Finn's claim for extraordinary services prior to November 1, 1934, was properly disallowed. The unappealed order of the probate court allowing the co-executors' third account and their petition for an allowance for extraordinary services was res judicata of Finn's claim for such services prior to November 1, 1934. McDannel v. Black, 270 Mich. 305.
The probate judge allowed the surviving executor $3,900 on his claim of $8,800, for extraordinary services during the period covered by his fourth account, and the circuit judge allowed this item of the account, on appeal, at $2,700. The court also found that the executor having collected $41,675.20 during the period covered by his account, he was also entitled to a statutory fee of $833.50.
The statute (3 Comp. Laws 1929, § 15929) defines extraordinary services as those "not required of an executor or administrator in the common course of his duties," and those performed "in cases of unusual difficulty or responsibility." The amounts allowed in such instances shall be those "the judge of probate shall deem just and reasonable."
Upon appeal, under 3 Comp. Laws, 1929, § 15976, it is the duty of the circuit court "to settle the account in controversy. Hall v. Grovier, 25 Mich. 428, 438.
The trial court discussed this item in detail in its opinion, which we would quote if space permitted. The record refers to a tentative agreement, made between counsel, covering the value of the extraordinary services to be rendered by the surviving executor, after the acceptance of the resignation of the corporate executor.
The court said:
"While it is true that attorneys couldn't agree among themselves, and bind the acts of another by doing so, in fixing the amount, nevertheless, I do feel that this $300 a month which was at least tentatively agreed upon as a compensation is a fair compensation, and as I said, the expenses — the services were extraordinary not because of any specific thing he has done, but on account of the size of the estate, and its complicated condition. This is the only thing that justifies extraordinary fees in this case. I think an allowance of $300 a month for the nine months covered by this period, $2,700, is an ample, a liberal allowance."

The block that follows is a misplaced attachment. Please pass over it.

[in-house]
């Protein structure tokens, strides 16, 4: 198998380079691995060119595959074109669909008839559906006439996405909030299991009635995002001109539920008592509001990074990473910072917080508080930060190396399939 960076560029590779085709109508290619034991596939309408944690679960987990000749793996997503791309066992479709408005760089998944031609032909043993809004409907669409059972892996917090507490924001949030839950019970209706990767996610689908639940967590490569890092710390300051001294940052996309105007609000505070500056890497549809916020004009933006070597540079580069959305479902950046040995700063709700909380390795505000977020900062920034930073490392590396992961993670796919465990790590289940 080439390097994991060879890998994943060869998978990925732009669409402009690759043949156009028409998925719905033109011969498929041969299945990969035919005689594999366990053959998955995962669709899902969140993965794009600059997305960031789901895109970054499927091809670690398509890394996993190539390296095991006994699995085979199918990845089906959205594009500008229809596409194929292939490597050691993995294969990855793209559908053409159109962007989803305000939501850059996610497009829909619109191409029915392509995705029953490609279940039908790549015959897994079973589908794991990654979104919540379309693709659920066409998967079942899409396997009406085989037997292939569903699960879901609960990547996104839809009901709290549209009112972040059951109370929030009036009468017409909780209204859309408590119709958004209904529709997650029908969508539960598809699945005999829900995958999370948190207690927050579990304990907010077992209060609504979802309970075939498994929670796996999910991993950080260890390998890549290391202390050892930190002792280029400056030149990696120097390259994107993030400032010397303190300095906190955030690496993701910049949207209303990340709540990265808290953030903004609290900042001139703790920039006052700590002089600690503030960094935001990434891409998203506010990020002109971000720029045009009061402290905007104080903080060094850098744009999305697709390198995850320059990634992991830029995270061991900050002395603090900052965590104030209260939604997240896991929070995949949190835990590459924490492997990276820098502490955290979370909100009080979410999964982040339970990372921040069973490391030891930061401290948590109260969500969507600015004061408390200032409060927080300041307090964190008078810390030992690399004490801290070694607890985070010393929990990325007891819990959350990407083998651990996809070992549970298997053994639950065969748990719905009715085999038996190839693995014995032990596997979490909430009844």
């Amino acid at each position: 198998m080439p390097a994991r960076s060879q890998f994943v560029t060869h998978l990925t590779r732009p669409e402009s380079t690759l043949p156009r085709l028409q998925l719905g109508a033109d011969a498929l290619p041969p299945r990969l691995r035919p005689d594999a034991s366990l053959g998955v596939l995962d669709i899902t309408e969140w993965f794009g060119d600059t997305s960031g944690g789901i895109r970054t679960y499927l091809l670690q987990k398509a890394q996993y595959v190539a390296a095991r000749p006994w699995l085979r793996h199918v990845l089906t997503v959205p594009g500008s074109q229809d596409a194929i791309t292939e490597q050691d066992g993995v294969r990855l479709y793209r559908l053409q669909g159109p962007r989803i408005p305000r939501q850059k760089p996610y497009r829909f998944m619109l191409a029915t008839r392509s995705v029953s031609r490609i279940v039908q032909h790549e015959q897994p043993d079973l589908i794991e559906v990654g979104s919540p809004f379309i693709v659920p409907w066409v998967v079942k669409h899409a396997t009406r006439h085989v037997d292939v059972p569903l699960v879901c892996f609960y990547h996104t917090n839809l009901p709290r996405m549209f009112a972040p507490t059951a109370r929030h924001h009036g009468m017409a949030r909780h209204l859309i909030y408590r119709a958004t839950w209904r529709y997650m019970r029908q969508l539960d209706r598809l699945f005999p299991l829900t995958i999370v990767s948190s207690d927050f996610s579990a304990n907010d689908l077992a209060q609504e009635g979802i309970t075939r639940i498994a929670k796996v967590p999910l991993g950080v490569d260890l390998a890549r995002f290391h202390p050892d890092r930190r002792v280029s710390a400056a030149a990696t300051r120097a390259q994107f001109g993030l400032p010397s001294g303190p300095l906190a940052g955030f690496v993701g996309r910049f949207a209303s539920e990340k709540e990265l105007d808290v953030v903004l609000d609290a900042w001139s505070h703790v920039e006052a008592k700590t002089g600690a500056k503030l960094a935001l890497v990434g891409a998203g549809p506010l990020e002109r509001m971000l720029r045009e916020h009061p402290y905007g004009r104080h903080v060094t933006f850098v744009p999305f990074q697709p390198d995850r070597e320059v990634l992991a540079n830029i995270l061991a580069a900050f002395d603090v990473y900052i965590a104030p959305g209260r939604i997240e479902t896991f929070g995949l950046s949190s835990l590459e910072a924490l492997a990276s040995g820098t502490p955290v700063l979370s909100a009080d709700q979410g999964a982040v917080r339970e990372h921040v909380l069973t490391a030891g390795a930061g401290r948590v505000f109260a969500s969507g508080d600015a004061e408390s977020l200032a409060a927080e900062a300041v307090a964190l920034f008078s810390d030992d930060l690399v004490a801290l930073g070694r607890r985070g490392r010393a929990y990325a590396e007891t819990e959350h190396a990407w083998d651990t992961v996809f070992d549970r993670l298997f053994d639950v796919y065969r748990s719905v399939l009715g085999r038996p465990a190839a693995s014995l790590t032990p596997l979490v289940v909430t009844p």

The executor argues that he was, in reality, conducting the unusually complicated going business of a very wealthy man, by the express desire and request of its former owner, and that the circuit judge had an erroneous conception of the true rule to be applied in the light of present day business, because the court said that throughout the few available authorities on the subject there runs "the theory that a person appointed executor or trustee is appointed with the idea that an honor, a position of trust is being conferred upon him; not a position that he is to use to enrich himself."
The trial judge gave as an illustration the quotation from Wisner v. Mabley Estate, 70 Mich. 271, that "the position should never be sought or given with a desire to make money or profit."